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Topic: Share tips you have come across (Read 136784 times) previous topic - next topic

larryd

#690
Oct 20, 2019, 10:29 pm Last Edit: Oct 21, 2019, 07:56 am by larryd
If you use an oval hole, you will have to form the cable end into shape with pliers.
Make sure you get a good fit and the cable does not turn in the oval hole.
You still need a cable tie to prevent the cable from pulling out of the chassis.

The oval method does not need a standoff, however, the strain relief it offers is not very good.








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larryd

#691
Oct 21, 2019, 04:02 am Last Edit: Oct 21, 2019, 04:16 am by larryd
The brass standoff is probably the easiest method, it provides a strong hitching post for your cable.

If you like working with plastics and have access to Methylene Chloride, you can forgo the standoff and just use plastic.



Since you are welding the plastic to your chassis, there is no visible screw on the outside of the case.



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larryd

#692
Nov 15, 2019, 10:49 pm Last Edit: Nov 21, 2019, 06:12 pm by larryd
While doing some lapidary work, it became obvious the bits I was using could be repurposed into the electronics area.

Wet/dry 'Diamond Core Bits' are used in making jewelry and in cutting holes in glass; for example making a hole in a bottle for a power cord to go through. These bits come in many diameters and are relatively inexpensive.

Core bits are hollow and nicely make solder pad shapes in PCB FR4 material.

The following discussion shows how these bits can be used to manufacture a point to point wiring circuit board.  The process is easy and produces a very nice finished product.

Equipment:
1. Diamond core bits, I use mostly .110" and .070" inside diameter.
2. Foredom/Dremel drill press.
3. Other tools and parts as see in the following images.

A drill press is highly recommended for this process as you have full control over positioning and drill depth.

Since a core bit has diamonds in its surface, the bit last a very long time.

Using a .070" core bit, you can easily place pads at .1" centers (you may have to wear a head/eye magnifier).

Not shown in the images is the pad interconnections using 30AWG Kynar wire wrap wire.










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larryd

#693
Nov 15, 2019, 10:49 pm Last Edit: Nov 15, 2019, 11:45 pm by larryd















 
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larryd

#694
Nov 15, 2019, 10:49 pm Last Edit: Nov 15, 2019, 11:01 pm by larryd












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larryd

#695
Nov 15, 2019, 10:50 pm Last Edit: Dec 04, 2019, 01:44 am by larryd
















I have not done this yet, you could chuck the bit in the cutting head of a CNC machine and have it do all your pad placements!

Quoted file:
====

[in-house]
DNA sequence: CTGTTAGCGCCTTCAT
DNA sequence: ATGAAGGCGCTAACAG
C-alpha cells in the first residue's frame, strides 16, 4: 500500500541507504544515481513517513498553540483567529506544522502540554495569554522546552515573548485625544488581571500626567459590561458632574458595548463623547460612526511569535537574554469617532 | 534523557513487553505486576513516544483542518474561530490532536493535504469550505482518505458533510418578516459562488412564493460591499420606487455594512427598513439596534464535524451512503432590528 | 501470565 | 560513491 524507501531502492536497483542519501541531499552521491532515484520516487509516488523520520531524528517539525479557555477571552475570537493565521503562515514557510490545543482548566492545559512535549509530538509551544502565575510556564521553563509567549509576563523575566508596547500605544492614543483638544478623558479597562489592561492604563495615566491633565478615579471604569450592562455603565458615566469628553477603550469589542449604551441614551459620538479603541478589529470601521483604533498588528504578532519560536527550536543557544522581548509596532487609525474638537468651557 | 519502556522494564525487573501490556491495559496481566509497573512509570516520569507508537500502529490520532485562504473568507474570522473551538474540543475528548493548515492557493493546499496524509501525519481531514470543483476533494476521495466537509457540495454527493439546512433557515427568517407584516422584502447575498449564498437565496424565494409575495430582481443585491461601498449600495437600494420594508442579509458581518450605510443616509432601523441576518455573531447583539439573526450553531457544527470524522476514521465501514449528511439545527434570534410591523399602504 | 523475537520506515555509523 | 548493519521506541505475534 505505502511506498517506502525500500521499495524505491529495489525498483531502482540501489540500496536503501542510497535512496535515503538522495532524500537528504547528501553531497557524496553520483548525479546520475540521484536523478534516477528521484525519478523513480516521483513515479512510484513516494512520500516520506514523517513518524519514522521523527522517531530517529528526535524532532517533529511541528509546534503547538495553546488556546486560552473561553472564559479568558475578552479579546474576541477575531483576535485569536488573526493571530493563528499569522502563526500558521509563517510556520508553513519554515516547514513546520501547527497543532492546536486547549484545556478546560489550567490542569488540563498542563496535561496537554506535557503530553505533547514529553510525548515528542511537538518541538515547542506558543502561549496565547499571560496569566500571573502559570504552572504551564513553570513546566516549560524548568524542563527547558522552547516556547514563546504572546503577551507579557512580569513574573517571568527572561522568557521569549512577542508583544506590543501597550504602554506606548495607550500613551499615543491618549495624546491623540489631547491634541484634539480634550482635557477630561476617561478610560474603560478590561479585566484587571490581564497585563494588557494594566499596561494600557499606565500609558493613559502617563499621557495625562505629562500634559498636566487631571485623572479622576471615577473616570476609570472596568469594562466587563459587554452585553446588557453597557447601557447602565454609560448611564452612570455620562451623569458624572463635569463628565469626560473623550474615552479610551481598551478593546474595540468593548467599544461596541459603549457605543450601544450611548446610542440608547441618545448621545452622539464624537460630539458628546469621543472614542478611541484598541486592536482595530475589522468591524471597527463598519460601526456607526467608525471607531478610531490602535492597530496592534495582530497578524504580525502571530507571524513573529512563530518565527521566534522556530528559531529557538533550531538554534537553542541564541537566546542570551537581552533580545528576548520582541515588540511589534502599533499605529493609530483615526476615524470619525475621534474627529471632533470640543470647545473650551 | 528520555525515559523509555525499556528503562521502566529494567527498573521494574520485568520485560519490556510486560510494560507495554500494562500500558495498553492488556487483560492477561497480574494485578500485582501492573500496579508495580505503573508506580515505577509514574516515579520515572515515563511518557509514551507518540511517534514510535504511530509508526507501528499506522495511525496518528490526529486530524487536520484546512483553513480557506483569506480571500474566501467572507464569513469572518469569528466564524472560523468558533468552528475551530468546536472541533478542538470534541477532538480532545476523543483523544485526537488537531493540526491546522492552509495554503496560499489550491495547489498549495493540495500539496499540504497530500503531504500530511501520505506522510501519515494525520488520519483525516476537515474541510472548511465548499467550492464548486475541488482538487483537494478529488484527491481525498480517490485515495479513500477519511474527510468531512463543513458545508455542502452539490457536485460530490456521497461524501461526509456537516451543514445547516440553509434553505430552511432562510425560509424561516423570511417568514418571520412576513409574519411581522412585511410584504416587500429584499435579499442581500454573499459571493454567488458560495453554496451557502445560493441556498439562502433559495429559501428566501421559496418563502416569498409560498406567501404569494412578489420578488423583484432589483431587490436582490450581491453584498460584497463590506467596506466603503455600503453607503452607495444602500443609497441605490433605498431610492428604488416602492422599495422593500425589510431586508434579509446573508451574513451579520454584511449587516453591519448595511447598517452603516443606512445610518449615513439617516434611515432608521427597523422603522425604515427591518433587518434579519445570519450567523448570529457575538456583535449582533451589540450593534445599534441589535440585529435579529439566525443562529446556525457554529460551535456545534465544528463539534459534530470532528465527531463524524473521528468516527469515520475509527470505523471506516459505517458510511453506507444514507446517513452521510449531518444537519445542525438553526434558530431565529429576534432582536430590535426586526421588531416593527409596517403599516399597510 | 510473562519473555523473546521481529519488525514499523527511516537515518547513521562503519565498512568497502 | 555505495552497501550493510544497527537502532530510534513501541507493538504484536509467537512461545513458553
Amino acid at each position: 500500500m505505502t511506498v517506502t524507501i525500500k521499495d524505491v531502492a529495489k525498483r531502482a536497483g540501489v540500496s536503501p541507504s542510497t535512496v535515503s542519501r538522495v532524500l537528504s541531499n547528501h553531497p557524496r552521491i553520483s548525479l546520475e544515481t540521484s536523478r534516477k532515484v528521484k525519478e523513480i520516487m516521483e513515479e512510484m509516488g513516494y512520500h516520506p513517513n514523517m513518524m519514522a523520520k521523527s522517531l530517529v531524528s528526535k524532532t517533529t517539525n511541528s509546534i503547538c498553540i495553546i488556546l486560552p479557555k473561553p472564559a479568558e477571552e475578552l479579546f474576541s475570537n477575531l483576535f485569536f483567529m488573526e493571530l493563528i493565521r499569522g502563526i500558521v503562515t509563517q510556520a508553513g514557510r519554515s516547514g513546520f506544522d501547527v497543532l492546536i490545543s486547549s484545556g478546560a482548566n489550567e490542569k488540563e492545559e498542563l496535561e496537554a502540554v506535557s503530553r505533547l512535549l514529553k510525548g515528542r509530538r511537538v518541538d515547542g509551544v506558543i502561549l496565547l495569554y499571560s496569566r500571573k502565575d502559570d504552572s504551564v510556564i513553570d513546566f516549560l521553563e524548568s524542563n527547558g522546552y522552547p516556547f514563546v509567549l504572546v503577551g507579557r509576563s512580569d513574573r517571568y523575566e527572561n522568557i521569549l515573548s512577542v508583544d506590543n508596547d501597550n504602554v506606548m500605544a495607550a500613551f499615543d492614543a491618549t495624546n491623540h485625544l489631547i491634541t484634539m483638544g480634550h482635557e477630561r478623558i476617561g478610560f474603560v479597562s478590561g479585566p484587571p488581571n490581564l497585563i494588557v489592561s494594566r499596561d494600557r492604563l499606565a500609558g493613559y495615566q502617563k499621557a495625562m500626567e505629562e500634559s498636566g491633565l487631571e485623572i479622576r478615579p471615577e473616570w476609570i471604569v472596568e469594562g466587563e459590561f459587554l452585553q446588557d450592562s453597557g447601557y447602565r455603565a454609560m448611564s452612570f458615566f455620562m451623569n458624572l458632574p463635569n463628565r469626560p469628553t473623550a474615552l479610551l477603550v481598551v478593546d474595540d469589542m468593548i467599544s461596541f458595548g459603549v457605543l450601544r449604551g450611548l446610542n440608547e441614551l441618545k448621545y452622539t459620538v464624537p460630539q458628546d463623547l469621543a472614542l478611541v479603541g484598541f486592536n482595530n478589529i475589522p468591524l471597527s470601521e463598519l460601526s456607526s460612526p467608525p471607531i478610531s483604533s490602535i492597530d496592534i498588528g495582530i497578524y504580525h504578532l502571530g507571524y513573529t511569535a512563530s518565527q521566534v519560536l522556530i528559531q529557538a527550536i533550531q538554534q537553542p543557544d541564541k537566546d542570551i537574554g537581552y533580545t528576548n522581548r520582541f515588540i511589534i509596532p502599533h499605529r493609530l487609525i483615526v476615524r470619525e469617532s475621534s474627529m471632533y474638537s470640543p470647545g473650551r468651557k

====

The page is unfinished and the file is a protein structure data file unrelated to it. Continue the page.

Now on my 'Things To Do' list.


Edit see also post #697.


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dougp

Not a tip per se.  Found this via AVR Freaks.  Lots of specialty tools, mostly for working with wire/cable.

Jonard
Everything we call real is made of things that cannot be regarded as real.  If quantum mechanics hasn't profoundly shocked you, you haven't understood it yet. - Niels Bohr

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larryd

#697
Dec 04, 2019, 01:39 am Last Edit: Dec 04, 2019, 01:43 am by larryd
Referring back to post #692?

Example of using the diamond core bur method.












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larryd

#698
Dec 04, 2019, 02:29 am Last Edit: Dec 04, 2019, 02:33 am by larryd
If you have experience at assembling and gluing plastic structures, you can make your own cases/boxes for your Arduino projects.

Below describes a method that produces a reasonable product.













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larryd

#699
Dec 04, 2019, 02:29 am Last Edit: Dec 10, 2019, 06:03 am by larryd













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JohnRob

@larryd   I love your post #692.  Brilliant!  And when I saw your photo of the capacitor going to the ground plane I thought this would be a great EMI barrier for projects in an noisy environment.  One could drill a hole in the center of the isolated pad, bring a wire through and bypass it with a cap. 
Please do not PM me with thread based messages.  If your thoughts are worth responding,  the group should benefit from your insight.

larryd

#701
Dec 10, 2019, 06:02 am Last Edit: Dec 10, 2019, 05:10 pm by larryd

I am not a super fan of using 'hollow desoldering needles', but they have their place.

You do have to be careful not to damage the plated through hole when using these.

A set of needles can be found on eBay at reasonable prices.



However, I find an assortment of stainless steel 'Blunt Dispensing Needles" are reasonably priced, come in a variety of diameters, are easy to manipulate and they do a good job.



Of course, the solder wick 'with' solder flux technique is also useful but your pads can be lifted if you are not careful.



An SC-7000 desoldering gun is always nice to have, but it is expensive.









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larryd

@JohnRob
The technique is useful for prototyping circuits.

As mentioned previousely in the thread, you can also punch out copper pads form 1/32" PCB material to do something similar (or even combine the two methods together ;) ).







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